Sunday, November 4, 2012

Demi-human levels

Well, here's a topic that hasn't been done to death, huh?  And not controversial in the least!  To limit, or not to limit, that is the question!

First, in the interest of full disclosure:  I love demi-humans.  Yes, even halflings.  Alright, especially halflings.  For myself, I find the standard arguments in favor of level limits to be unconvincing at best, and completely off the mark at worst.

Balancing special abilities and perks:  In campaigns that don't advance to high levels, level limits are obviously a moot point.  When a campaign does run into epic levels, demi-humans are quickly outclassed by their human counterparts.  Perhaps even worse, there's nothing left for them to look forward to, no greater heights to strive after.  They just hit the wall, and that's it.  It's a two-wrongs-make-a-right theory of game design, and there's nothing of balance in it.  There's simply an imbalance at low levels, and an imbalance in the opposite direction at high levels.

Maintaining a human-centric focus in the campaign:  Using level limts for this purpose seems like a jerk move to me, a way to weasel around just barring non-human PCs outright.  It's perfectly legit to run a campaign for human characters only if that's your bag.  And if it is, why compromise in a way that really satisfies neither your desire for a human-based campaign nor the player's desire to run a non-human character?  There are other ways to limit non-human PCs, using diegetic and role-playing means rather than dissuading players from choosing them by capping their levels.  Some referees allow only human PCs at the start of a campaign, and then allow the players to "unlock" new races as the party establishes contact with non-human populations.  Even if demi-human PCs are allowed from the start, the campaign can be steered into a more or less human-centric track by playing up the prejudices and misconceptions that demi-humans would endure in an overwhelmingly human population.  This is certainly a hindrance, and maybe a deterrent to some players, but it's something that a player can work with if he or she choose to take on that role, not a hard-and-fast cap on how good their characters can become.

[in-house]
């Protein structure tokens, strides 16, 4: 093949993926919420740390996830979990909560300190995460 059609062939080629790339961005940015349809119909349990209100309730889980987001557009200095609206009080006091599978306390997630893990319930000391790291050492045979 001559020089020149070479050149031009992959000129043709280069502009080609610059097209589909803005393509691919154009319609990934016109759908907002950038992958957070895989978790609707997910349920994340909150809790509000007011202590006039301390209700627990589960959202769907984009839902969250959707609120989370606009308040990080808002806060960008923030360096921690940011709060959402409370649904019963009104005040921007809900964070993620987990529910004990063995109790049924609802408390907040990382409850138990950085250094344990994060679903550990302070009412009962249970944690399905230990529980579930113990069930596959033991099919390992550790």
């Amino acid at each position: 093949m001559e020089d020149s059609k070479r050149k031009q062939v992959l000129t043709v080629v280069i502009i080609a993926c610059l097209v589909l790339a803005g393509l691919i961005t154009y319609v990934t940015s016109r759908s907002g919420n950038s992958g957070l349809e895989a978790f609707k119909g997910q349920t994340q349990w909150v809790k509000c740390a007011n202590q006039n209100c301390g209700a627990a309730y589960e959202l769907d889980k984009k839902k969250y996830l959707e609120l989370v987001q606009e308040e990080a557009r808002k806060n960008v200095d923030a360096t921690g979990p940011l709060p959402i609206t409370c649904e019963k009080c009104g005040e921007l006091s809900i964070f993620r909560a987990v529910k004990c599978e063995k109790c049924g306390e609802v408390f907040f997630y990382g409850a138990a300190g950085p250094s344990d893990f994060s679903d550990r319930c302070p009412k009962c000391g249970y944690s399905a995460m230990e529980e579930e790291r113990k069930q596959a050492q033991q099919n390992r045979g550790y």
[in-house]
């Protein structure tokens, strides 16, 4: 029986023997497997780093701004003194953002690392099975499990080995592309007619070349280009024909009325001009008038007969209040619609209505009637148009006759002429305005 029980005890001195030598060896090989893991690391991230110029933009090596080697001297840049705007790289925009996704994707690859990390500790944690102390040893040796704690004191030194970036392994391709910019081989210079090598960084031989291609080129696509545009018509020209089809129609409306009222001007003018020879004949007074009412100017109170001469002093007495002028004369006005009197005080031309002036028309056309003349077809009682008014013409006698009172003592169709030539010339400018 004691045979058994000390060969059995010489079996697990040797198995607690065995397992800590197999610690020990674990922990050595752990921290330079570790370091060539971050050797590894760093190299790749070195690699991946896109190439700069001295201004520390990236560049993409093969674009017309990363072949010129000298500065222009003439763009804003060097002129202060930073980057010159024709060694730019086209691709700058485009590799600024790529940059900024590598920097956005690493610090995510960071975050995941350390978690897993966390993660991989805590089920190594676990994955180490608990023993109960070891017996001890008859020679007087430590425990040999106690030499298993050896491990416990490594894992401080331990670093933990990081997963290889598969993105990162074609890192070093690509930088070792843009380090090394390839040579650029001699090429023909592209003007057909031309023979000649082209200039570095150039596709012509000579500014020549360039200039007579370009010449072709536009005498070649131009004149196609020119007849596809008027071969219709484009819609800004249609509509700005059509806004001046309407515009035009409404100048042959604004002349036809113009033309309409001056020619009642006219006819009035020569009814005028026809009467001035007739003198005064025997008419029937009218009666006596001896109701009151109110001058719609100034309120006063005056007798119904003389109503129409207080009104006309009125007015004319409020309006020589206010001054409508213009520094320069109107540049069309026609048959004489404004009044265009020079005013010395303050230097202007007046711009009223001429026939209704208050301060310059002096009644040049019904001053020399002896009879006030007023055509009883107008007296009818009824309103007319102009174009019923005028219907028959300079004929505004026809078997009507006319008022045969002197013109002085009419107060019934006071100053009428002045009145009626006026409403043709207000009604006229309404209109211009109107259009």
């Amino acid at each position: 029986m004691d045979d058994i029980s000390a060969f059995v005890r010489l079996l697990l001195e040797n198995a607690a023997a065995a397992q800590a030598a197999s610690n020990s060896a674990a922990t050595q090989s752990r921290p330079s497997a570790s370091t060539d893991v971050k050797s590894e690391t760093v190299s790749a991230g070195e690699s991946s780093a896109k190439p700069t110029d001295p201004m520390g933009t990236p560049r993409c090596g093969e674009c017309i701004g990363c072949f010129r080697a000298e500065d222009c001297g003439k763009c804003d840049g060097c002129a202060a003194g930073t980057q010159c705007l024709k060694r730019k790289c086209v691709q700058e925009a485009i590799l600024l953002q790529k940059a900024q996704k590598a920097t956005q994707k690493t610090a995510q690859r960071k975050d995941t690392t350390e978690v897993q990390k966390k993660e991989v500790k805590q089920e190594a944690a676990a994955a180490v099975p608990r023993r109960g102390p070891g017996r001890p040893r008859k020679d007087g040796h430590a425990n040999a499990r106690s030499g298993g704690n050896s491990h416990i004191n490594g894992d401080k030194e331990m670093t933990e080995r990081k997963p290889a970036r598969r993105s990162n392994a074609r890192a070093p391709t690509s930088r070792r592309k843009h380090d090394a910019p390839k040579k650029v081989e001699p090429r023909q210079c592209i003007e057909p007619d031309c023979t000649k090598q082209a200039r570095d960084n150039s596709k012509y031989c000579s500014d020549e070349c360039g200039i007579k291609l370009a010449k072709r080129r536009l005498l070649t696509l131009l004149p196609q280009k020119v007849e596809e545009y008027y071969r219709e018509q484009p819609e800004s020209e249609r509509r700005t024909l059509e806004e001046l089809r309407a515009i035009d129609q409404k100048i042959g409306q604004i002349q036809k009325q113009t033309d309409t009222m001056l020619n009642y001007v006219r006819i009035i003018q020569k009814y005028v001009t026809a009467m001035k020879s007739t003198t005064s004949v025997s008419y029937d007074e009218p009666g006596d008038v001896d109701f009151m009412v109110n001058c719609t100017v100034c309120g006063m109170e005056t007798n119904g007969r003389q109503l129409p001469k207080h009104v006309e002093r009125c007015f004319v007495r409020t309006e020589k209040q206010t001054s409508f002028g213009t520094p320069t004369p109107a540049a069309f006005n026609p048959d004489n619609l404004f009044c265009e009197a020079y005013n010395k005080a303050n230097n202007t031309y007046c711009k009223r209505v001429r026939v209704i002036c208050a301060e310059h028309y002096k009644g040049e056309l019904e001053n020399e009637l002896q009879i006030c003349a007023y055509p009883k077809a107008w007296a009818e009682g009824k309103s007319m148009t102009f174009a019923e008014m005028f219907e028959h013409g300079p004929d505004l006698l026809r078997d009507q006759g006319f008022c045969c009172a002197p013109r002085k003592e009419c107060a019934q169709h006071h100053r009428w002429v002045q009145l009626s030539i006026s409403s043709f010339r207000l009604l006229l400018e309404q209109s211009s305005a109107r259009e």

Maintaining the supremacy of the human race in the campaign world:  It's sometimes argued that the extremely long-lived demi-humans, having so many more years to gain experience, would vastly overpower the humans.  However, it doesn't necessarily follow that a greater proportion of them will take up adventuring careers and attain high levels.  Most dwarves, elves, and halflings are going to be unexceptional farmers, laborers, and crafters who will never see Level 2, just like most humans.  Among those who do, the mortality rates are going to be pretty close to what they are for humans, and the longer an adventuring career continues, the greater the cumulative chance of it ending badly.  A 25th level elf has about the same chance of dying while trying to reach level 26 as a 25th level human fighter.  The members of those species who are most likely to live out those long life spans are precisely the ones who don't go chasing dragons for fun and profit.